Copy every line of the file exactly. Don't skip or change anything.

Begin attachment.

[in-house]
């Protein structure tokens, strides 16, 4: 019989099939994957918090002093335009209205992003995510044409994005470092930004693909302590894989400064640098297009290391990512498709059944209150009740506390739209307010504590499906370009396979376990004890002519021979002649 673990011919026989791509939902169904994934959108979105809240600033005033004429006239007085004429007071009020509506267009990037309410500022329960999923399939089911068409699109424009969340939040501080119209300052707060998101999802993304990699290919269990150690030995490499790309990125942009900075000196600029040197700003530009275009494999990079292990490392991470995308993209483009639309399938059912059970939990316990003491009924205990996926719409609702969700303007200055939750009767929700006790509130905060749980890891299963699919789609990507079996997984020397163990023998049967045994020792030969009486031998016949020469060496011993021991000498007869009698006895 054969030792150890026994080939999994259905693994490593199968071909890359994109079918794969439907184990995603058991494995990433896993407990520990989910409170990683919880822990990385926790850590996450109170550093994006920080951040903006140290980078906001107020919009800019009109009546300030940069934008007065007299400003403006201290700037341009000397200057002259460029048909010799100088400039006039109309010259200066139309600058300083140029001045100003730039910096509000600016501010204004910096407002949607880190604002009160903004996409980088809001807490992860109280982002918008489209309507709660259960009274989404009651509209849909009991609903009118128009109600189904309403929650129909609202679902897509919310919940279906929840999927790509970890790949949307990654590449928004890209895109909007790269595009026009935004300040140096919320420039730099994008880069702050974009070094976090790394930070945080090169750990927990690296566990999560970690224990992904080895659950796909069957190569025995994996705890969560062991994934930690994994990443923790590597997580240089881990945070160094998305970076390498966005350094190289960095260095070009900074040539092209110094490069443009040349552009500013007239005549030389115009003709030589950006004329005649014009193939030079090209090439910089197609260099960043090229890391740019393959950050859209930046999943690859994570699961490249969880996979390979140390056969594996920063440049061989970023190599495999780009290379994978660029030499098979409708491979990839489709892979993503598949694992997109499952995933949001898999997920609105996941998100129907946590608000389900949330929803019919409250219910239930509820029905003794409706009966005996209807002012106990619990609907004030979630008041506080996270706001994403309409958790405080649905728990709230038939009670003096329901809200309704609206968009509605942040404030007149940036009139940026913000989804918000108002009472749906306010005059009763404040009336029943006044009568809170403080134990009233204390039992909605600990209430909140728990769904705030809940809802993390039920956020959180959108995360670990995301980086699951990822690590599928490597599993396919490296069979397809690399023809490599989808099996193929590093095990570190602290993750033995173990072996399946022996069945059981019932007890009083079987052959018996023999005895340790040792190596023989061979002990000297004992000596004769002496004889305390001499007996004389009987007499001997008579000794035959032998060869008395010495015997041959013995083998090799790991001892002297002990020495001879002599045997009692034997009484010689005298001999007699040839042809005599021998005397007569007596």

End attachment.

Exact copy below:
[in-house]
């Protein structure tokens, strides 16, 4: 019989099939994957918090002093335009209205992003995510044409994005470092930004693909302590894989400064640098297009290391990512498709059944209150009740506390739209307010504590499906370009396979376990004890002519021979002649 673990011919026989791509939902169904994934959108979105809240600033005033004429006239007085004429007071009020509506267009990037309410500022329960999923399939089911068409699109424009969340939040501080119209300052707060998101999802993304990699290919269990150690030995490499790309990125942009900075000196600029040197700003530009275009494999990079292990490392991470995308993209483009639309399938059912059970939990316990003491009924205990996926719409609702969700303007200055939750009767929700006790509130905060749980890891299963699919789609990507079996997984020397163990023998049967045994020792030969009486031998016949020469060496011993021991000498007869009698006895 054969030792150890026994080939999994259905693994490593199968071909890359994109079918794969439907184990995603058991494995990433896993407990520990989910409170990683919880822990990385926790850590996450109170550093994006920080951040903006140290980078906001107020919009800019009109009546300030940069934008007065007299400003403006201290700037341009000397200057002259460029048909010799100088400039006039109309010259200066139309600058300083140029001045100003730039910096509000600016501010204004910096407002949607880190604002009160903004996409980088809001807490992860109280982002918008489209309507709660259960009274989404009651509209849909009991609903009118128009109600189904309403929650129909609202679902897509919310919940279906929840999927790509970890790949949307990654590449928004890209895109909007790269595009026009935004300040140096919320420039730099994008880069702050974009070094976090790394930070945080090169750990927990690296566990999560970690224990992904080895659950796909069957190569025995994996705890969560062991994934930690994994990443923790590597997580240089881990945070160094998305970076390498966005350094190289960095260095070009900074040539092209110094490069443009040349552009500013007239005549030389115009003709030589950006004329005649014009193939030079090209090439910089197609260099960043090229890391740019393959950050859209930046999943690859994570699961490249969880996979390979140390056969594996920063440049061989970023190599495999780009290379994978660029030499098979409708491979990839489709892979993503598949694992997109499952995933949001898999997920609105996941998100129907946590608000389900949330929803019919409250219910239930509820029905003794409706009966005996209807002012106990619990609907004030979630008041506080996270706001994403309409958790405080649905728990709230038939009670003096329901809200309704609206968009509605942040404030007149940036009139940026913000989804918000108002009472749906306010005059009763404040009336029943006044009568809170403080134990009233204390039992909605600990209430909140728990769904705030809940809802993390039920956020959180959108995360670990995301980086699951990822690590599928490597599993396919490296069979397809690399023809490599989808099996193929590093095990570190602290993750033995173990072996399946022996069945059981019932007890009083079987052959018996023999005895340790040792190596023989061979002990000297004992000596004769002496004889305390001499007996004389009987007499001997008579000794035959032998060869008395010495015997041959013995083998090799790991001892002297002990020495001879002599045997009692034997009484010689005298001999007699040839042809005599021998005397007569007596």